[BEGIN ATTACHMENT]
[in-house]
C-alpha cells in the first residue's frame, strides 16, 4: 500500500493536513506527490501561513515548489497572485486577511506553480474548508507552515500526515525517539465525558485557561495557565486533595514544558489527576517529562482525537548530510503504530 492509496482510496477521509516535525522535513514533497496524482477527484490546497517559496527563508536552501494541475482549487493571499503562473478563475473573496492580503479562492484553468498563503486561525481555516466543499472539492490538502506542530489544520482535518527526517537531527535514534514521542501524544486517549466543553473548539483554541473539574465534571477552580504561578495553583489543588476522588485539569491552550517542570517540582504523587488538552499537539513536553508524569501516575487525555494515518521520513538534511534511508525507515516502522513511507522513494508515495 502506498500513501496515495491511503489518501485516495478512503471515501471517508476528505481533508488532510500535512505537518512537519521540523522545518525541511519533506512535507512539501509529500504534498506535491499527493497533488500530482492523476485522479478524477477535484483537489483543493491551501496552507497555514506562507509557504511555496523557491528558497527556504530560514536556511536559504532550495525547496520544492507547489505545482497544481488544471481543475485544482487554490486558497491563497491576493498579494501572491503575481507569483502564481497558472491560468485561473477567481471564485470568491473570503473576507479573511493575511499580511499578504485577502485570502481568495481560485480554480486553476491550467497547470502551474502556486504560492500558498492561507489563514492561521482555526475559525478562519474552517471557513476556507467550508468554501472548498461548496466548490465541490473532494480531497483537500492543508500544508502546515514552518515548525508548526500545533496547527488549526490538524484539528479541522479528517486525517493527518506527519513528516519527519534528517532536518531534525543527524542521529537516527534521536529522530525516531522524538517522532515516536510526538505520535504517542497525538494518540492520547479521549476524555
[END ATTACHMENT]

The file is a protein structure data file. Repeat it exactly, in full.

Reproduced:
[in-house]
C-alpha cells in the first residue's frame, strides 16, 4: 500500500493536513506527490501561513515548489497572485486577511506553480474548508507552515500526515525517539465525558485557561495557565486533595514544558489527576517529562482525537548530510503504530 492509496482510496477521509516535525522535513514533497496524482477527484490546497517559496527563508536552501494541475482549487493571499503562473478563475473573496492580503479562492484553468498563503486561525481555516466543499472539492490538502506542530489544520482535518527526517537531527535514534514521542501524544486517549466543553473548539483554541473539574465534571477552580504561578495553583489543588476522588485539569491552550517542570517540582504523587488538552499537539513536553508524569501516575487525555494515518521520513538534511534511508525507515516502522513511507522513494508515495 502506498500513501496515495491511503489518501485516495478512503471515501471517508476528505481533508488532510500535512505537518512537519521540523522545518525541511519533506512535507512539501509529500504534498506535491499527493497533488500530482492523476485522479478524477477535484483537489483543493491551501496552507497555514506562507509557504511555496523557491528558497527556504530560514536556511536559504532550495525547496520544492507547489505545482497544481488544471481543475485544482487554490486558497491563497491576493498579494501572491503575481507569483502564481497558472491560468485561473477567481471564485470568491473570503473576507479573511493575511499580511499578504485577502485570502481568495481560485480554480486553476491550467497547470502551474502556486504560492500558498492561507489563514492561521482555526475559525478562519474552517471557513476556507467550508468554501472548498461548496466548490465541490473532494480531497483537500492543508500544508502546515514552518515548525508548526500545533496547527488549526490538524484539528479541522479528517486525517493527518506527519513528516519527519534528517532536518531534525543527524542521529537516527534521536529522530525516531522524538517522532515516536510526538505520535504517542497525538494518540492520547479521549476524555